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You need to think about your values and your approach"
Your advisor can help shape your values, but ultimately they are up to you. Consider who has what role in your research effort. Who defined the project/problem? What are the conventions of your discipline?If you take credit for the research, you also take responsibility for it.
Talk about it early and often.
If you have a dispute with your advisor:
Who is your audience?
What are your goals?
What are your advisor’s goals?
Considerations about a journal included these:
Find impact factors at the Web of Science. Go to Additional Resources and select the Journal Citation Reports. You can search by title or subject.
Find Open Access journals in your field be searching the Directory of Open Access Journals (DOAJ). Use the 'browse" feature to search by subjects.
Find out about the publisher's and journal's copyright and access policies policies at SHERPA/RoMEO.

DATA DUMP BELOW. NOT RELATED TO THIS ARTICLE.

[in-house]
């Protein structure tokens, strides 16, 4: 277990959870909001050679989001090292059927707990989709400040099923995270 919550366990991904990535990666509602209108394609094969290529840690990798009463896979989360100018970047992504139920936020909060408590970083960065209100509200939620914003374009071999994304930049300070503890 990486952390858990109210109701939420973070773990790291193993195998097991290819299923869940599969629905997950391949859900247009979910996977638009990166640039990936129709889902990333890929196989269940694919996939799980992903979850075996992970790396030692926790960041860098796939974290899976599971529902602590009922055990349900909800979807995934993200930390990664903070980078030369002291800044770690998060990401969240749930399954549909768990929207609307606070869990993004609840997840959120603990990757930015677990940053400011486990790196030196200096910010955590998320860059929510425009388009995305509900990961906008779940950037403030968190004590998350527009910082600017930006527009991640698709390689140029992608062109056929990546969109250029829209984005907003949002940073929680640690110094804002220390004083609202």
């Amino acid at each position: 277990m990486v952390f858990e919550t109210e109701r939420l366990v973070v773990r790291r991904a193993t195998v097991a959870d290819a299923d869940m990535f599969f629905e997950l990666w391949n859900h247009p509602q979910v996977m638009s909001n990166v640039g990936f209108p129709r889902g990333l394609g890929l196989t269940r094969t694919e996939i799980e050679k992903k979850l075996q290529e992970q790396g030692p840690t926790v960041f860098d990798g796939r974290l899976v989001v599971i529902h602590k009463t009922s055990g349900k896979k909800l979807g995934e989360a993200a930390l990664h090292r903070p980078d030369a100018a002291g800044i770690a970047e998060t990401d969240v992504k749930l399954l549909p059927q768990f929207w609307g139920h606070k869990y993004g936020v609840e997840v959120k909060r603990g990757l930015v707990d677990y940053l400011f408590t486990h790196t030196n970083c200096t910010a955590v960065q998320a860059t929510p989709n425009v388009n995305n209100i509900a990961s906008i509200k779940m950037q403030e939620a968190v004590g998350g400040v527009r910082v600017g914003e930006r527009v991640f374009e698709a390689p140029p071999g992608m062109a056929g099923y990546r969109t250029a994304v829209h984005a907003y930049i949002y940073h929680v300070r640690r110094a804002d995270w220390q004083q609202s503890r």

Find out more about amending the copyright transfer agreements at SPARC (Scholarly Publishing & Academic Resources Coalition)
Open access journal are freely available for all to read. However, as an author you may pay to publish. When evaluating an open access journal, consider whether it is addressed to and produced by a serious group of researchers from your discipline who are committed to communicating quality science.
Heather Morrison from SPARC suggests some key questions to ask.
If you are interested in learning more about Open Access, here's SPARC's site addressing how graduate students get involved.